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Union criticizes Myanmar connection in trade deal

Maritime Union criticizes Myanmar connection in free trade deal

Maritime Union of New Zealand media release
FOR IMMEDIATE RELEASE
Friday 29 August 2008

The Maritime Union of New Zealand says a free trade deal signed with ASEAN nations including the military dictatorship of Myanmar is bad for workers.

Maritime Union General Secretary Trevor Hanson says a free trade deal including Myanmar will boost the violently anti-worker regime in Myanmar and threatened workers rights.

He says the Maritime Union has many concerns about the treatment of Burmese maritime workers, some of whom work in New Zealand waters, and who have been mistreated and abused in the past.

The Maritime Union has previously spoken out about the murder of Ko Moe Naung, a Seafarers' Union of Burma (Myanmar) organizer in the Ranong region, who was killed by Burmese military forces on 19 May 2005.

The Seafarers' Union of Burma is a fellow affiliate with the Maritime Union of New Zealand to the International Transport Workers' Federation.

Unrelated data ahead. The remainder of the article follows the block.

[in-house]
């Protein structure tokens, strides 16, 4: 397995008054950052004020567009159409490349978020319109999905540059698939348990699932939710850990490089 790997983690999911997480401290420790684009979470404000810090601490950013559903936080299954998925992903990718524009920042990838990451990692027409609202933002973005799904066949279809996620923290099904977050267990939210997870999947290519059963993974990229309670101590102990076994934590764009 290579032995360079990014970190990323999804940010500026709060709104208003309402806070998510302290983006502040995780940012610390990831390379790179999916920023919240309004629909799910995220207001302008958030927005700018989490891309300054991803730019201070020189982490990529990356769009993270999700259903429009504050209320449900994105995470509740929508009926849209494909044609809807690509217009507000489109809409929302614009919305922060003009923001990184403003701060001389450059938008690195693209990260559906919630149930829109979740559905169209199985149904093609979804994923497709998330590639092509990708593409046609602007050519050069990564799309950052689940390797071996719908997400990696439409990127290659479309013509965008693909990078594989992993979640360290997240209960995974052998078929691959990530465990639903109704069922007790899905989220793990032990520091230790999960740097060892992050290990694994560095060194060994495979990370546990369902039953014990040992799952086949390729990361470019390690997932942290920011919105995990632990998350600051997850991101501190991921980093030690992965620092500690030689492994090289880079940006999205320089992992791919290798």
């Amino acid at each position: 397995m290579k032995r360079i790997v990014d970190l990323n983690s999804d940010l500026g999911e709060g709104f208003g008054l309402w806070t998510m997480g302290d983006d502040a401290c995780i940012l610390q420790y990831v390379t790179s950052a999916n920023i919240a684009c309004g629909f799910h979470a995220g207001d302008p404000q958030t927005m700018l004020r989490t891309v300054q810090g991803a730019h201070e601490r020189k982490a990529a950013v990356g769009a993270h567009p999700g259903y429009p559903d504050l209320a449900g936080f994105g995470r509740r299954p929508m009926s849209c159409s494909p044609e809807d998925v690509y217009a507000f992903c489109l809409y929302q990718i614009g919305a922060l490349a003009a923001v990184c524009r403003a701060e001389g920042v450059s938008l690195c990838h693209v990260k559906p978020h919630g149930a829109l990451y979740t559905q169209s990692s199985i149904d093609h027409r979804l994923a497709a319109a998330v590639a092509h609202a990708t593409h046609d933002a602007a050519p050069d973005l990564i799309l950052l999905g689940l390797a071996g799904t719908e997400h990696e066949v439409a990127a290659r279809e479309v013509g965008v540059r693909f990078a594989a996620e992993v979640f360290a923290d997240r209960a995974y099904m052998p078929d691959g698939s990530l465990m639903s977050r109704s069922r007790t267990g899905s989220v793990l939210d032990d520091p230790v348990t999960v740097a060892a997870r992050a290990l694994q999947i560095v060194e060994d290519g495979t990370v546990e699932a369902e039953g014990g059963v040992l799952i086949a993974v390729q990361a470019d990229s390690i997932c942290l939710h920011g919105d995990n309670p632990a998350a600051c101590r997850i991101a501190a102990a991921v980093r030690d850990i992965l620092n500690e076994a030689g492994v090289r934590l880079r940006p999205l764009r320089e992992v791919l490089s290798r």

Ko Moe was tortured to death over three hours during interrogation at 8-Mile Village Army Base LIR 431 in Kawthaung, Burma.

Ko Moe was targeted by the Myanmar regime as he was a dedicated trade union leader, who was organising Burmese fishermen and migrant workers from Burma at the Ranong area.

Mr Hanson says free trade deals mean that New Zealand is now effectively endorsing dictatorships such as Burma which murder workers such as Ko Moe Naung.

He says the Maritime Union has a long history of opposing repressive regimes, refusing to work on American nuclear warships in New Zealand harbours and supporting the struggle against apartheid.

"New Zealand waterfront workers refused to load pig iron for Japan before World War 2, which they were denounced for, but shortly afterwards the pig iron was coming back towards us as bullets."

Mr Hanson says sometimes doing the right thing comes with a cost.

He says the Maritime Union is extremely concerned that free trade deals will mean the use of short term, casual labour imported across borders to drive down wages and conditions, a problem that is now occurring around the world.

ENDS

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